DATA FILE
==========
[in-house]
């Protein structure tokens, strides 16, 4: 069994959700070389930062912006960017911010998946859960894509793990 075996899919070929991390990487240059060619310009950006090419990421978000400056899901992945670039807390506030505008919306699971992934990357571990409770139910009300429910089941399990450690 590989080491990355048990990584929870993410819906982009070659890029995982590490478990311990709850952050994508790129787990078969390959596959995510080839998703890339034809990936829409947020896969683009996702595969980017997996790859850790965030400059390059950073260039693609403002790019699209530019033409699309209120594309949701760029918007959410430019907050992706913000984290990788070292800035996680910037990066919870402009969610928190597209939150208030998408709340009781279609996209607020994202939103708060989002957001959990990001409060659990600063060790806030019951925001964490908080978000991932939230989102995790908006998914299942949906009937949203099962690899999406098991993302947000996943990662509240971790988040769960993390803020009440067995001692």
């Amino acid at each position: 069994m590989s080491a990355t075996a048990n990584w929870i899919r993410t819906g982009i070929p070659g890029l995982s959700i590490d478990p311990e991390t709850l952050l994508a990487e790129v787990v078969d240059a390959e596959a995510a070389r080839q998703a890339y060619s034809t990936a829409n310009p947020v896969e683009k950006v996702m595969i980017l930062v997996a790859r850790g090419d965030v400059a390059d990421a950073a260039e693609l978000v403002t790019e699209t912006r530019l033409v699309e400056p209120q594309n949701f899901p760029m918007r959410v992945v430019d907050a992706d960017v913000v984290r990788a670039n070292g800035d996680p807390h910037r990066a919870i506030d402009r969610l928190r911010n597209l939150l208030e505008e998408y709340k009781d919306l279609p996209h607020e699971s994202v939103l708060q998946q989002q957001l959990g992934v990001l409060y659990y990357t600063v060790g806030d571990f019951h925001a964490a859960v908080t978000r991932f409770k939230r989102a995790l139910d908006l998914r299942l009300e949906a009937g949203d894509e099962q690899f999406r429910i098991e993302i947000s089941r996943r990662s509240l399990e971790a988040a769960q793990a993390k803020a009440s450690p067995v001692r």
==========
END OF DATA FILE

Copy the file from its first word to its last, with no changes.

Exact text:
[in-house]
């Protein structure tokens, strides 16, 4: 069994959700070389930062912006960017911010998946859960894509793990 075996899919070929991390990487240059060619310009950006090419990421978000400056899901992945670039807390506030505008919306699971992934990357571990409770139910009300429910089941399990450690 590989080491990355048990990584929870993410819906982009070659890029995982590490478990311990709850952050994508790129787990078969390959596959995510080839998703890339034809990936829409947020896969683009996702595969980017997996790859850790965030400059390059950073260039693609403002790019699209530019033409699309209120594309949701760029918007959410430019907050992706913000984290990788070292800035996680910037990066919870402009969610928190597209939150208030998408709340009781279609996209607020994202939103708060989002957001959990990001409060659990600063060790806030019951925001964490908080978000991932939230989102995790908006998914299942949906009937949203099962690899999406098991993302947000996943990662509240971790988040769960993390803020009440067995001692």
């Amino acid at each position: 069994m590989s080491a990355t075996a048990n990584w929870i899919r993410t819906g982009i070929p070659g890029l995982s959700i590490d478990p311990e991390t709850l952050l994508a990487e790129v787990v078969d240059a390959e596959a995510a070389r080839q998703a890339y060619s034809t990936a829409n310009p947020v896969e683009k950006v996702m595969i980017l930062v997996a790859r850790g090419d965030v400059a390059d990421a950073a260039e693609l978000v403002t790019e699209t912006r530019l033409v699309e400056p209120q594309n949701f899901p760029m918007r959410v992945v430019d907050a992706d960017v913000v984290r990788a670039n070292g800035d996680p807390h910037r990066a919870i506030d402009r969610l928190r911010n597209l939150l208030e505008e998408y709340k009781d919306l279609p996209h607020e699971s994202v939103l708060q998946q989002q957001l959990g992934v990001l409060y659990y990357t600063v060790g806030d571990f019951h925001a964490a859960v908080t978000r991932f409770k939230r989102a995790l139910d908006l998914r299942l009300e949906a009937g949203d894509e099962q690899f999406r429910i098991e993302i947000s089941r996943r990662s509240l399990e971790a988040a769960q793990a993390k803020a009440s450690p067995v001692r």